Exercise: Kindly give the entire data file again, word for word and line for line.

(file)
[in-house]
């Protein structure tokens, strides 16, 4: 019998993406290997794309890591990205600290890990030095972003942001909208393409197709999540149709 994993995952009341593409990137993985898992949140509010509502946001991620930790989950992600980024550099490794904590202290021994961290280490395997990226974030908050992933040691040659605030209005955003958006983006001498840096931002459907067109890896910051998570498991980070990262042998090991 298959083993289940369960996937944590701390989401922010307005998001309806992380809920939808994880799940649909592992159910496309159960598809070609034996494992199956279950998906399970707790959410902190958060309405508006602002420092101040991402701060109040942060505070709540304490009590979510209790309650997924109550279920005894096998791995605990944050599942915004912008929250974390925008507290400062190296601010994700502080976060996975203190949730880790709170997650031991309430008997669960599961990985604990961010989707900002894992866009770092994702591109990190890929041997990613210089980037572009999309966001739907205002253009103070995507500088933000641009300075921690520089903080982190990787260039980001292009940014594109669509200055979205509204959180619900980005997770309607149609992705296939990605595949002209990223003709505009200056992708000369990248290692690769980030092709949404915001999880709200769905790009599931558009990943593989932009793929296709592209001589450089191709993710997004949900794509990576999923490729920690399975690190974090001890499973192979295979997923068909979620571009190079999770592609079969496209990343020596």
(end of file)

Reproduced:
[in-house]
């Protein structure tokens, strides 16, 4: 019998993406290997794309890591990205600290890990030095972003942001909208393409197709999540149709 994993995952009341593409990137993985898992949140509010509502946001991620930790989950992600980024550099490794904590202290021994961290280490395997990226974030908050992933040691040659605030209005955003958006983006001498840096931002459907067109890896910051998570498991980070990262042998090991 298959083993289940369960996937944590701390989401922010307005998001309806992380809920939808994880799940649909592992159910496309159960598809070609034996494992199956279950998906399970707790959410902190958060309405508006602002420092101040991402701060109040942060505070709540304490009590979510209790309650997924109550279920005894096998791995605990944050599942915004912008929250974390925008507290400062190296601010994700502080976060996975203190949730880790709170997650031991309430008997669960599961990985604990961010989707900002894992866009770092994702591109990190890929041997990613210089980037572009999309966001739907205002253009103070995507500088933000641009300075921690520089903080982190990787260039980001292009940014594109669509200055979205509204959180619900980005997770309607149609992705296939990605595949002209990223003709505009200056992708000369990248290692690769980030092709949404915001999880709200769905790009599931558009990943593989932009793929296709592209001589450089191709993710997004949900794509990576999923490729920690399975690190974090001890499973192979295979997923068909979620571009190079999770592609079969496209990343020596």